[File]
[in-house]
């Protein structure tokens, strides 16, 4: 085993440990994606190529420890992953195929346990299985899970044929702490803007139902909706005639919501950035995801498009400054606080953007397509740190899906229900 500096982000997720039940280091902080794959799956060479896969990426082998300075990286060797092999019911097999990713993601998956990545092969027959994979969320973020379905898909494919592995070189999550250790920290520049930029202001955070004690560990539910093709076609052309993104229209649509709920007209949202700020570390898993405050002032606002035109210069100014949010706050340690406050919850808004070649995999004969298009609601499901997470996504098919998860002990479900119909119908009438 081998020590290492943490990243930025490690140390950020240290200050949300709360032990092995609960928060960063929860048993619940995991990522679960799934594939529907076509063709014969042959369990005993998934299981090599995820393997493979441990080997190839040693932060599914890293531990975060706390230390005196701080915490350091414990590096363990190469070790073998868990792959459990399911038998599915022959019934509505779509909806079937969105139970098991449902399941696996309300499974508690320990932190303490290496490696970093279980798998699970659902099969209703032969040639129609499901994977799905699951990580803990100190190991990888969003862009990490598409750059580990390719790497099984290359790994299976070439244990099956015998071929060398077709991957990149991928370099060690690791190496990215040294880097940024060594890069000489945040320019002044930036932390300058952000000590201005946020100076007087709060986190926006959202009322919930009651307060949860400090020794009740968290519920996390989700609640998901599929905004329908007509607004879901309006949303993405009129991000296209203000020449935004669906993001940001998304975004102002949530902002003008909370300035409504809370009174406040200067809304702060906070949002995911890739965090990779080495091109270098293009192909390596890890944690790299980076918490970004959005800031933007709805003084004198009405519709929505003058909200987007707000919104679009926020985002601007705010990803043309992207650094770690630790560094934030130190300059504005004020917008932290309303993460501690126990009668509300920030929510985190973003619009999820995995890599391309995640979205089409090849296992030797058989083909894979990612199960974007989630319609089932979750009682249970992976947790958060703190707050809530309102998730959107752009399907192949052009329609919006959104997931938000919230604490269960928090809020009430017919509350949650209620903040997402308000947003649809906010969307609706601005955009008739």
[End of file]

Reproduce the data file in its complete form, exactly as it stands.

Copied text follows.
[in-house]
């Protein structure tokens, strides 16, 4: 085993440990994606190529420890992953195929346990299985899970044929702490803007139902909706005639919501950035995801498009400054606080953007397509740190899906229900 500096982000997720039940280091902080794959799956060479896969990426082998300075990286060797092999019911097999990713993601998956990545092969027959994979969320973020379905898909494919592995070189999550250790920290520049930029202001955070004690560990539910093709076609052309993104229209649509709920007209949202700020570390898993405050002032606002035109210069100014949010706050340690406050919850808004070649995999004969298009609601499901997470996504098919998860002990479900119909119908009438 081998020590290492943490990243930025490690140390950020240290200050949300709360032990092995609960928060960063929860048993619940995991990522679960799934594939529907076509063709014969042959369990005993998934299981090599995820393997493979441990080997190839040693932060599914890293531990975060706390230390005196701080915490350091414990590096363990190469070790073998868990792959459990399911038998599915022959019934509505779509909806079937969105139970098991449902399941696996309300499974508690320990932190303490290496490696970093279980798998699970659902099969209703032969040639129609499901994977799905699951990580803990100190190991990888969003862009990490598409750059580990390719790497099984290359790994299976070439244990099956015998071929060398077709991957990149991928370099060690690791190496990215040294880097940024060594890069000489945040320019002044930036932390300058952000000590201005946020100076007087709060986190926006959202009322919930009651307060949860400090020794009740968290519920996390989700609640998901599929905004329908007509607004879901309006949303993405009129991000296209203000020449935004669906993001940001998304975004102002949530902002003008909370300035409504809370009174406040200067809304702060906070949002995911890739965090990779080495091109270098293009192909390596890890944690790299980076918490970004959005800031933007709805003084004198009405519709929505003058909200987007707000919104679009926020985002601007705010990803043309992207650094770690630790560094934030130190300059504005004020917008932290309303993460501690126990009668509300920030929510985190973003619009999820995995890599391309995640979205089409090849296992030797058989083909894979990612199960974007989630319609089932979750009682249970992976947790958060703190707050809530309102998730959107752009399907192949052009329609919006959104997931938000919230604490269960928090809020009430017919509350949650209620903040997402308000947003649809906010969307609706601005955009008739």